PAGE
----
Hydrogen is being seen as a key future for reducing our carbon emissions and governments are seriously considering repurposing existing gas networks to pure hydrogen so that it can be used by industry, in homes and businesses, and in the energy sector. However, unlike other energy vectors such as electricity, hydrocarbon gases and district heating, high-purity hydrogen has not been deployed at large scales anywhere in the world. This puts hydrogen at a distinct disadvantage. Any attempt to replace natural gas with hydrogen will require a compelling case to compensate for this lack of experience.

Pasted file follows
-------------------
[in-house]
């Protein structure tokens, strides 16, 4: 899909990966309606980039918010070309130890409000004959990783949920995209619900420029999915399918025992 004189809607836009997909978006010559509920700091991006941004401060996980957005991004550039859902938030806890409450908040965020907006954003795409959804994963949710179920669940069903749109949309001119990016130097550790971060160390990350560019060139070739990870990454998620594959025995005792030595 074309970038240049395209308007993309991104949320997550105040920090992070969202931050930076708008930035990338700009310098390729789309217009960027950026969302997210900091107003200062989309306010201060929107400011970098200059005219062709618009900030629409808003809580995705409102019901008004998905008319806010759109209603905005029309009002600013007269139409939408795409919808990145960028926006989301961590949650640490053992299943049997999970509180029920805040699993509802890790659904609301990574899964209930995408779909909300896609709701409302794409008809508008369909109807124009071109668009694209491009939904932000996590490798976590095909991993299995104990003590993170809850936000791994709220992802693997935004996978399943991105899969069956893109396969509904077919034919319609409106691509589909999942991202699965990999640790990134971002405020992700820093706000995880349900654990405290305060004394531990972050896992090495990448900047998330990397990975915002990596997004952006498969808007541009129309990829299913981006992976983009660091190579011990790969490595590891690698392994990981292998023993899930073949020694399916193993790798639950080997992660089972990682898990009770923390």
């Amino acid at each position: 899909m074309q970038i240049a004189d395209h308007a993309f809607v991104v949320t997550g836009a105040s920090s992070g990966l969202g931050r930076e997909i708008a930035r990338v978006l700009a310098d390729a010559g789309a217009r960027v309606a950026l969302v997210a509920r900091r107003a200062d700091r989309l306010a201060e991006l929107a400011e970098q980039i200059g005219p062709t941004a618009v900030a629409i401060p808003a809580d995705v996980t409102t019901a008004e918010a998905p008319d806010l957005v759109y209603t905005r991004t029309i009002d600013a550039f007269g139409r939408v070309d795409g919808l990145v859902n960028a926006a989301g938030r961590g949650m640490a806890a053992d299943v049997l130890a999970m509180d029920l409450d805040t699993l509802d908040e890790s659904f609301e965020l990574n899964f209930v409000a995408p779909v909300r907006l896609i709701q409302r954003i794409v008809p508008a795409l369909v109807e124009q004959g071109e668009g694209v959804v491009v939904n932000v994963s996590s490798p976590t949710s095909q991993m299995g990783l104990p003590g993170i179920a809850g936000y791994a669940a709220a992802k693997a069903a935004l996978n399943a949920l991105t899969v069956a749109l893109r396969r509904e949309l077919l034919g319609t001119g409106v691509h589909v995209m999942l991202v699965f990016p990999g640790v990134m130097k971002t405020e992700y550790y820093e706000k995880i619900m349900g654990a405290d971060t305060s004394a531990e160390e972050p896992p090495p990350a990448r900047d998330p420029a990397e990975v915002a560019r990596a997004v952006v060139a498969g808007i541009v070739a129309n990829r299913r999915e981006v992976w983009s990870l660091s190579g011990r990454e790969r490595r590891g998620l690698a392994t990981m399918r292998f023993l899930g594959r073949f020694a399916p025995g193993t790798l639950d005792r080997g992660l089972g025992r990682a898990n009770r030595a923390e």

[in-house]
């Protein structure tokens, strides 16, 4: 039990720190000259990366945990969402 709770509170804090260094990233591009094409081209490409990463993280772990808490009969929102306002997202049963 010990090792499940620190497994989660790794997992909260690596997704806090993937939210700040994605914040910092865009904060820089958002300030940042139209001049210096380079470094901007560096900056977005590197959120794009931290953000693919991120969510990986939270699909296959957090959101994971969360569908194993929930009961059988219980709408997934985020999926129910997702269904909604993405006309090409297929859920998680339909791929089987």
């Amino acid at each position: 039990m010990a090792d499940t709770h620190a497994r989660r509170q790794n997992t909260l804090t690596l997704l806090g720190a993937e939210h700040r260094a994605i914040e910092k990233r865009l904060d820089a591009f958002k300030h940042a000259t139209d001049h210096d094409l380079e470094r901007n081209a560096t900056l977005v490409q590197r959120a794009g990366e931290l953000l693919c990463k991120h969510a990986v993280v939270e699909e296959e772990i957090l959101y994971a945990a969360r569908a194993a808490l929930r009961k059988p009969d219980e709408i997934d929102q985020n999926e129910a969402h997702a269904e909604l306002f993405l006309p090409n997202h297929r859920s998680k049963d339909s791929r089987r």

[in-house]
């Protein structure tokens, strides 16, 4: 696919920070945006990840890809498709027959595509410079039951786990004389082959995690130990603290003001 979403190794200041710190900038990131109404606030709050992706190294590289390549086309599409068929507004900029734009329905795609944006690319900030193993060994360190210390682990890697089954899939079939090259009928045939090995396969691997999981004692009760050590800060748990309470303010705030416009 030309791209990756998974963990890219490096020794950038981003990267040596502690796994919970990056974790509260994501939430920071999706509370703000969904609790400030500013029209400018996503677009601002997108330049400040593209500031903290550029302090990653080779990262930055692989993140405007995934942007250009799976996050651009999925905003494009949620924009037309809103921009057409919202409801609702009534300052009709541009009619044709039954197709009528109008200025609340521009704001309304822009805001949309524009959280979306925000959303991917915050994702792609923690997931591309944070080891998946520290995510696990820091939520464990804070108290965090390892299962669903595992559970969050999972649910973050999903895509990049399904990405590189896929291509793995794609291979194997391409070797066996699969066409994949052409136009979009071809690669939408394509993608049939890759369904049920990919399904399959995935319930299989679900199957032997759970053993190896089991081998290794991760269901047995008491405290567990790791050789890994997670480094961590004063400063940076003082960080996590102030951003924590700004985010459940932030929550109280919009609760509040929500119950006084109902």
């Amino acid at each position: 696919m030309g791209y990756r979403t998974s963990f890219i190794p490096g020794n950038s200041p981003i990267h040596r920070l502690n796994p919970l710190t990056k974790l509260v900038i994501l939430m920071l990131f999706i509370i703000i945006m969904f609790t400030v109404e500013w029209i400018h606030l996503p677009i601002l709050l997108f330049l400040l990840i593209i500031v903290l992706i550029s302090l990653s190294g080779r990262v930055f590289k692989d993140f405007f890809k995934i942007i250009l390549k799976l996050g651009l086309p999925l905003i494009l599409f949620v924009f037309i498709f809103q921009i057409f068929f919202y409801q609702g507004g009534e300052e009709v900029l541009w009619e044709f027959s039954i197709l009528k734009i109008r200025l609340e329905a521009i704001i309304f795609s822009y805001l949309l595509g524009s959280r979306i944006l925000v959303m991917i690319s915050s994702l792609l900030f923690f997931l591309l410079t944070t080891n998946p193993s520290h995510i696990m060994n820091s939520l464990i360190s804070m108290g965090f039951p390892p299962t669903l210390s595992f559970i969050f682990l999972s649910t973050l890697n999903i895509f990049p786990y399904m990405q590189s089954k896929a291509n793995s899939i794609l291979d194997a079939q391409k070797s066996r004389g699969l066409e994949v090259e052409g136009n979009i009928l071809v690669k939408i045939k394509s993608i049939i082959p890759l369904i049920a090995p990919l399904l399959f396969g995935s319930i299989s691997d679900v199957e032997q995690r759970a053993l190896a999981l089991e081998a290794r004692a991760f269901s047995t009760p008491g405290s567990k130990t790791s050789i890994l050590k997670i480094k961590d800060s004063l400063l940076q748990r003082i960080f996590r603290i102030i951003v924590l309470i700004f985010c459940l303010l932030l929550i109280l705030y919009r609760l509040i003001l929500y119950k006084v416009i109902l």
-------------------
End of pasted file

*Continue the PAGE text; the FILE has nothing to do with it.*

This article explores the importance of natural gas to our energy systems and the benefits of hydrogen, which could significantly decarbonise our heating and reduce over-dependency on natural gas. These include: (i) Hydrogen can use much of the existing gas infrastructure, (ii) Hydrogen is a very versatile fuel which can be used by households, industry and businesses (iii) Hydrogen can be produced in large volumes (iv) Hydrogen compares well with other low-carbon heat technologies. This paper considers a number of key questions which need to be addressed before attempting any large-scale deployment of hydrogen to retrofit homes and businesses.
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